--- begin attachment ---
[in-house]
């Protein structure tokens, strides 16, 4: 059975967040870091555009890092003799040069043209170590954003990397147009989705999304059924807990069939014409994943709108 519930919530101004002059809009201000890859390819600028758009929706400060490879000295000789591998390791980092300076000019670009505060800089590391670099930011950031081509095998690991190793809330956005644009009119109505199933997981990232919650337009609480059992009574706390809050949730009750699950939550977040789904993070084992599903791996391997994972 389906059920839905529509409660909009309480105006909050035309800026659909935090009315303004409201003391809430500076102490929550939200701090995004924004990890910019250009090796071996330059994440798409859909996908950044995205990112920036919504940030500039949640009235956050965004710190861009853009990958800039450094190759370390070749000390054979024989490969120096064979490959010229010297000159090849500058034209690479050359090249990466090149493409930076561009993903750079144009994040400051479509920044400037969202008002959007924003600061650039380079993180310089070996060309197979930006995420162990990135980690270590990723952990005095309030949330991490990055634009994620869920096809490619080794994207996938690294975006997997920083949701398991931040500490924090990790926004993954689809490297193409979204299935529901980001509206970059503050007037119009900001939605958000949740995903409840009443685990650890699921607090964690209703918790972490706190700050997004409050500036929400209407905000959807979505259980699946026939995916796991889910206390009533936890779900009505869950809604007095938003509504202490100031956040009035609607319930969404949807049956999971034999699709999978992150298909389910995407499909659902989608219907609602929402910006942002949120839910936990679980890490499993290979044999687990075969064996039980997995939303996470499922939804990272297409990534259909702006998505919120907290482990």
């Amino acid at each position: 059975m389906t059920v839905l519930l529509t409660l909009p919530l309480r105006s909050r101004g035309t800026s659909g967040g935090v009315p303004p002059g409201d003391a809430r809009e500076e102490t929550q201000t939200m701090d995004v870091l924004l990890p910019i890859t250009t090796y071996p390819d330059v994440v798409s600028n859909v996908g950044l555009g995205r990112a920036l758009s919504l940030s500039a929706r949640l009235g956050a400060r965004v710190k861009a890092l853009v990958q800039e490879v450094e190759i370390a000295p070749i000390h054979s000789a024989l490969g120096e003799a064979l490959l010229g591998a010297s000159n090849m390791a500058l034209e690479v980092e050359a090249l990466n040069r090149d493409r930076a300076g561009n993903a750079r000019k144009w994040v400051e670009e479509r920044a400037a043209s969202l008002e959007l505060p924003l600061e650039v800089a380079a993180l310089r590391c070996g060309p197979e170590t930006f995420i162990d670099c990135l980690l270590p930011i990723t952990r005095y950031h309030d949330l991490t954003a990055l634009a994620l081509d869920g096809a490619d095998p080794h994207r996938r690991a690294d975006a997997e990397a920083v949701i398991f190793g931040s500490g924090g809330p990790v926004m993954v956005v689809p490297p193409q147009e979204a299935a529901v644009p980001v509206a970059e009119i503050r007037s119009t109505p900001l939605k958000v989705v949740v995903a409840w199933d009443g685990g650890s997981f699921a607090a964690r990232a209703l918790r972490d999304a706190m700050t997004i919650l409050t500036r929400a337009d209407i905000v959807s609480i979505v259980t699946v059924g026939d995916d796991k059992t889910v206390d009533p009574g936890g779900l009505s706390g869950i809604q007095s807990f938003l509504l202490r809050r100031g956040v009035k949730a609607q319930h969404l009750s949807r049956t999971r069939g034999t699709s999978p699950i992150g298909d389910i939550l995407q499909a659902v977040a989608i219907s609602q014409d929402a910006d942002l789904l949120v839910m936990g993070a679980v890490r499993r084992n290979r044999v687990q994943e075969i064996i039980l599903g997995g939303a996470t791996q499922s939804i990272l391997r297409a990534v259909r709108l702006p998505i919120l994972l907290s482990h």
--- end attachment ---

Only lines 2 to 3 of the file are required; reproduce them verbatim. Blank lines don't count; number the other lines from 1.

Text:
């Protein structure tokens, strides 16, 4: 059975967040870091555009890092003799040069043209170590954003990397147009989705999304059924807990069939014409994943709108 519930919530101004002059809009201000890859390819600028758009929706400060490879000295000789591998390791980092300076000019670009505060800089590391670099930011950031081509095998690991190793809330956005644009009119109505199933997981990232919650337009609480059992009574706390809050949730009750699950939550977040789904993070084992599903791996391997994972 389906059920839905529509409660909009309480105006909050035309800026659909935090009315303004409201003391809430500076102490929550939200701090995004924004990890910019250009090796071996330059994440798409859909996908950044995205990112920036919504940030500039949640009235956050965004710190861009853009990958800039450094190759370390070749000390054979024989490969120096064979490959010229010297000159090849500058034209690479050359090249990466090149493409930076561009993903750079144009994040400051479509920044400037969202008002959007924003600061650039380079993180310089070996060309197979930006995420162990990135980690270590990723952990005095309030949330991490990055634009994620869920096809490619080794994207996938690294975006997997920083949701398991931040500490924090990790926004993954689809490297193409979204299935529901980001509206970059503050007037119009900001939605958000949740995903409840009443685990650890699921607090964690209703918790972490706190700050997004409050500036929400209407905000959807979505259980699946026939995916796991889910206390009533936890779900009505869950809604007095938003509504202490100031956040009035609607319930969404949807049956999971034999699709999978992150298909389910995407499909659902989608219907609602929402910006942002949120839910936990679980890490499993290979044999687990075969064996039980997995939303996470499922939804990272297409990534259909702006998505919120907290482990």
């Amino acid at each position: 059975m389906t059920v839905l519930l529509t409660l909009p919530l309480r105006s909050r101004g035309t800026s659909g967040g935090v009315p303004p002059g409201d003391a809430r809009e500076e102490t929550q201000t939200m701090d995004v870091l924004l990890p910019i890859t250009t090796y071996p390819d330059v994440v798409s600028n859909v996908g950044l555009g995205r990112a920036l758009s919504l940030s500039a929706r949640l009235g956050a400060r965004v710190k861009a890092l853009v990958q800039e490879v450094e190759i370390a000295p070749i000390h054979s000789a024989l490969g120096e003799a064979l490959l010229g591998a010297s000159n090849m390791a500058l034209e690479v980092e050359a090249l990466n040069r090149d493409r930076a300076g561009n993903a750079r000019k144009w994040v400051e670009e479509r920044a400037a043209s969202l008002e959007l505060p924003l600061e650039v800089a380079a993180l310089r590391c070996g060309p197979e170590t930006f995420i162990d670099c990135l980690l270590p930011i990723t952990r005095y950031h309030d949330l991490t954003a990055l634009a994620l081509d869920g096809a490619d095998p080794h994207r996938r690991a690294d975006a997997e990397a920083v949701i398991f190793g931040s500490g924090g809330p990790v926004m993954v956005v689809p490297p193409q147009e979204a299935a529901v644009p980001v509206a970059e009119i503050r007037s119009t109505p900001l939605k958000v989705v949740v995903a409840w199933d009443g685990g650890s997981f699921a607090a964690r990232a209703l918790r972490d999304a706190m700050t997004i919650l409050t500036r929400a337009d209407i905000v959807s609480i979505v259980t699946v059924g026939d995916d796991k059992t889910v206390d009533p009574g936890g779900l009505s706390g869950i809604q007095s807990f938003l509504l202490r809050r100031g956040v009035k949730a609607q319930h969404l009750s949807r049956t999971r069939g034999t699709s999978p699950i992150g298909d389910i939550l995407q499909a659902v977040a989608i219907s609602q014409d929402a910006d942002l789904l949120v839910m936990g993070a679980v890490r499993r084992n290979r044999v687990q994943e075969i064996i039980l599903g997995g939303a996470t791996q499922s939804i990272l391997r297409a990534v259909r709108l702006p998505i919120l994972l907290s482990h």